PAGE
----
“As we allege in today’s indictment, Steve Pigeon engaged in a multiyear scheme to bribe a sitting state judge in an effort to win access and favors for his clients and associates,” Schneiderman said in a Thursday statement before his scheduled appearance in Buffalo later in the afternoon. “I will not stand for this kind of brazen contempt for the rule of law and the interests of everyday New Yorkers. Anyone who breaches the public trust will be held accountable by my office. Our investigation is ongoing.”
The grand jury, which sources say has summoned a stream of witnesses to Schneiderman’s Buffalo office in Main Place Tower over the past two months, also returned Wednesday’s indictment against Michalek, with sources indicating more charges may follow in the coming weeks.
The Wednesday indictment, as well as Thursday’s anticipated charges against Pigeon, all stem from the emails seized in the 2015 raid.
The charges before Pigeon also stem from that same correspondence with the judge. Court documents indicate Michalek repeatedly asked for Pigeon’s help in gaining a government job for a relative and even for Pigeon to wield his influence in assisting his application for a gubernatorial appointment to the Appellate Division of State Supreme Court.
The case against Pigeon – the former Erie County Democratic chairman – originally took shape on complaints of election law violations. But the resulting charges relate to far more serious charges involving judicial bribery.
Still, the genesis of the case lies with complaints filed by former Assistant District Attorney Mark A. Sacha and Erie County Legislators Betty Jean Grant and Timothy R. Hogues, both Buffalo Democrats. Sacha, Grant and Hogues complained to the Erie County Board of Elections over how the Pigeon-connected WNY Progressive Caucus raised $267,000 in 2013 for opponents of several candidates backed by Democratic Party headquarters.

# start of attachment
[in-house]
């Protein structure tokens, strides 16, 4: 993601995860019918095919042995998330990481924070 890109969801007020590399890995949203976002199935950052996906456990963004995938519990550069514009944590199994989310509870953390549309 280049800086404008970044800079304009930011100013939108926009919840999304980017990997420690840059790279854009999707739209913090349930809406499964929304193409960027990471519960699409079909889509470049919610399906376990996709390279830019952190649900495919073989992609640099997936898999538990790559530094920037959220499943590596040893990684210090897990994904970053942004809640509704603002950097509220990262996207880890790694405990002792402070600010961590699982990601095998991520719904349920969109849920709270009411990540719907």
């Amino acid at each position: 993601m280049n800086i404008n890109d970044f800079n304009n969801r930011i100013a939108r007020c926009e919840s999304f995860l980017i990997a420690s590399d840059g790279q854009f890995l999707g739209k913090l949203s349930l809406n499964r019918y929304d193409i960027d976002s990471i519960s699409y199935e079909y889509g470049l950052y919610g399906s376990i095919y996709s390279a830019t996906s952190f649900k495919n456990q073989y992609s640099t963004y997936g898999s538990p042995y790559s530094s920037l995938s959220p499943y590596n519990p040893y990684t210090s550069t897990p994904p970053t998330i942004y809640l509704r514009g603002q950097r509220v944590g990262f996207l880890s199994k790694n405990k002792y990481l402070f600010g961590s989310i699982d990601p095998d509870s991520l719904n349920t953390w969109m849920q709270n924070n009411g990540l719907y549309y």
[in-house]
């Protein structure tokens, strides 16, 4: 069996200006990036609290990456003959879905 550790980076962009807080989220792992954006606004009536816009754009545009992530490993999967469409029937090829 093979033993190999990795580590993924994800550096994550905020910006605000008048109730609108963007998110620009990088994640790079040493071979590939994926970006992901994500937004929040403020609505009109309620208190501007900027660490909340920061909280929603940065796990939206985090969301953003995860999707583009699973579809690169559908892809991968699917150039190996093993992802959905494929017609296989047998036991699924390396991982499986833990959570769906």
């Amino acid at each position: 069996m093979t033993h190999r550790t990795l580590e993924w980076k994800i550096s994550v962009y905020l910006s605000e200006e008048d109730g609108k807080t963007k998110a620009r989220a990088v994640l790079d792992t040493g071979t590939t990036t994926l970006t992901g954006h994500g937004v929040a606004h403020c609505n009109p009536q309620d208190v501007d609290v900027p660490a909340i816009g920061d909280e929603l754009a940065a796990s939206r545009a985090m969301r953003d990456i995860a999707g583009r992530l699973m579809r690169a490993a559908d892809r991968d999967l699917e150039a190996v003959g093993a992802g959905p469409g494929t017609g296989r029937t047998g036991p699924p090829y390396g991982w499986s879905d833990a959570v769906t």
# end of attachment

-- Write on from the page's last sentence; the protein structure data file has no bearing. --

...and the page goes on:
DA candidate Mark Sacha reacts to indictment of G. Steven Pigeon here:
Several major donations – including about $100,000 from Pigeon and $80,000 from State Sen. Timothy M. Kennedy, D-Buffalo – highlighted campaign finance reports filed by the Caucus.
In March 2014, the county’s Democratic and Republican elections commissioners, Dennis E. Ward and Ralph M. Mohr, took the unusual and bipartisan step of turning over their findings to the state Board of Elections. The state board never acknowledged its course of action, but it was known that it voted to refer the complaint to the attorney general.
From there, State Police began investigating the case, along with Schneiderman’s investigators in cooperation with the FBI.
The heart of the complaints against Pigeon’s fundraising organization concerns accusations that it spent a significant sum of money in the primaries in illegal coordination with individual candidates.
Pigeon has always denied coordination between his political organization and other campaigns. But sources indicated at the investigation’s onset that the county elections commissioners presented evidence – some obtained by subpoena – of discrepancies between amounts of money that the Pigeon organization reported in campaign finance filings and what was actually spent on local political ads. They also were expected to claim illegal coordination with individual campaigns.
At the time, sources said the local Board of Elections used its subpoena power to examine records not normally open to public scrutiny, while also matching campaign finance reports with expenditures on political advertising.
By late 2014, Schneiderman’s investigators began interviewing key players in the WNY Progressive Caucus. In early 2015, Pigeon left his longtime law firm – Rochester-based Underberg & Kessler – in what he called a mutual agreement.
The case has since developed “an unbelievable number of tentacles” according to one source, underscoring the new avenues that became open to investigators.